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Orangeburg businessman gifts teacher, support staff of the year brand new cars

Marcus Johnson also surprised each of them with $500 to highlight the impact they make in students' lives.

ORANGEBURG, S.C. — An Orangeburg business owner is honoring his late mother's role in education with some significant gifts to the county's top teacher and support staff.

Marcus Johnson, the owner of Nissan of Orangeburg, said he knew he wanted to do something special when the big day to honor support staff coincided with another important day for him.

The Orangeburg County School District celebrated the top five finalists for district teacher and support staff of the year on Aug. 13 which was the day Johnson's birth mother died six years ago.

"When they told me that, I said we can't just honor the teacher of the year; we have to honor the support staff of the year as well," he said.

Johnson said his mother was affectionately known as "the cafeteria lady."

"I remember countless times being in Walmart and people saying, 'Hey, Ms. Vera!' She was no less than an educator than my mother who raised me who was a guidance counselor."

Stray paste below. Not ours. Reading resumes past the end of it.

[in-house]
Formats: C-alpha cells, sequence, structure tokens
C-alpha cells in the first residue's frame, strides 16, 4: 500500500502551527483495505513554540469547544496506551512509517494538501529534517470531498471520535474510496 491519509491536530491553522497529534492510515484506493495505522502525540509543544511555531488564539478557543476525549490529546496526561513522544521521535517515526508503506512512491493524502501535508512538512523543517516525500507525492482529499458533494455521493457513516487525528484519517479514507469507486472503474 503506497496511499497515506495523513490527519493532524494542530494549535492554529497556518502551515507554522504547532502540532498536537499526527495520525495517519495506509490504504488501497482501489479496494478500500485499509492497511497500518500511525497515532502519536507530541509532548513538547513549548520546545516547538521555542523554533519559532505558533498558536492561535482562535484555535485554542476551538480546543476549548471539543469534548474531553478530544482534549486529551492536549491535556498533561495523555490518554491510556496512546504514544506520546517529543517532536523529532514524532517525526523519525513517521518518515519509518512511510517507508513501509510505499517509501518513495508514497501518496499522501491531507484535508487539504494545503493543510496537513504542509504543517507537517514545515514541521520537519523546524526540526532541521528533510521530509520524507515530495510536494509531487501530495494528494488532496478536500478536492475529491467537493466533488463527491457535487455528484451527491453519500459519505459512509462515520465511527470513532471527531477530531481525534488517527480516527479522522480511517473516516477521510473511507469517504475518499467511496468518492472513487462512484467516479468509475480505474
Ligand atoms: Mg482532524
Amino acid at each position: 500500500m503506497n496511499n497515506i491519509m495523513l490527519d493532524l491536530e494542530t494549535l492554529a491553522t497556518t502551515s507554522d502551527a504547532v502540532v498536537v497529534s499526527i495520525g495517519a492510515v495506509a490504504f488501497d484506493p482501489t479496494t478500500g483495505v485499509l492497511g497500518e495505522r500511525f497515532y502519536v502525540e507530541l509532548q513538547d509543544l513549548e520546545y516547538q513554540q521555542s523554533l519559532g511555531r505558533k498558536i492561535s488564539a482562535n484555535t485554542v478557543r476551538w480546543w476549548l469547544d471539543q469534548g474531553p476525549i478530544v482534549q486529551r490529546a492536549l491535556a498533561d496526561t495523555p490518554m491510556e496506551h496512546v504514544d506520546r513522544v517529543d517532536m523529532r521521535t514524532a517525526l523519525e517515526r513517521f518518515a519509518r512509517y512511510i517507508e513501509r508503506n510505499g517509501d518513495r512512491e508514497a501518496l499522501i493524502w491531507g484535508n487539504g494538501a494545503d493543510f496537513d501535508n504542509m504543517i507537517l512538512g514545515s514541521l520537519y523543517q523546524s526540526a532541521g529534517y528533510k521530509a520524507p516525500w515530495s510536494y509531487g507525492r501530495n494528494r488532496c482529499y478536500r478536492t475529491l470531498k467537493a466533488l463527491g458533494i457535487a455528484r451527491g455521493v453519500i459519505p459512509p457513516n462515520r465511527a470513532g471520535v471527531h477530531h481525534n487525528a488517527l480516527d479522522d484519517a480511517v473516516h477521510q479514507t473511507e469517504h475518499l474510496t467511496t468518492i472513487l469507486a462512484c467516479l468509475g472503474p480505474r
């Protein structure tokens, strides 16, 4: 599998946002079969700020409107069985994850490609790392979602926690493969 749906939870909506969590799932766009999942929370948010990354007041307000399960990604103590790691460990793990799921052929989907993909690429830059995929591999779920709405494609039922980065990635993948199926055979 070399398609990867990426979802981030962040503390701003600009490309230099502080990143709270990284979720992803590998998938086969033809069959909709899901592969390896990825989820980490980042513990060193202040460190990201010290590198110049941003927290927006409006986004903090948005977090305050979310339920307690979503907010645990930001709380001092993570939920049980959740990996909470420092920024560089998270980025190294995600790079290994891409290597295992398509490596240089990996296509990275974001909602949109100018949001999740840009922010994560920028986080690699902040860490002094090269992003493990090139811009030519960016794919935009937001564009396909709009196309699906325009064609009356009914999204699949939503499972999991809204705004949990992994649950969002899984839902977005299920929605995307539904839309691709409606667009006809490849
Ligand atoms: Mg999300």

So, naturally, he found a way to honor that memory through this year's recipients. Johnson surprised each of them with $500 to highlight the impact they make in student's lives.

"When Mr. Johnson brought all of us up and gave us checks, I was like, 'Yeah, got $500!" said computer lab assistant Briana Berry from Edisto Elementary.  

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However, the surprise didn't stop there.

"When they called us back up, they told me to give my check to the runner-up," said Hunter-Kinard-Tyler Middle and High School history teacher Ruby Marie Hallman.

Hallman and Berry were surprised with a brand-new car for being named the district's teacher and support staff of the year. School district officials said this is the first time a support staff member of the year has been awarded a car.

"When Mr. Johnson says, 'You're getting a car,' I was like, 'I'm getting a car? Me?'" Berry said. "The moment itself, it was so overwhelming. Even to this day, it feels like I'm dreaming."

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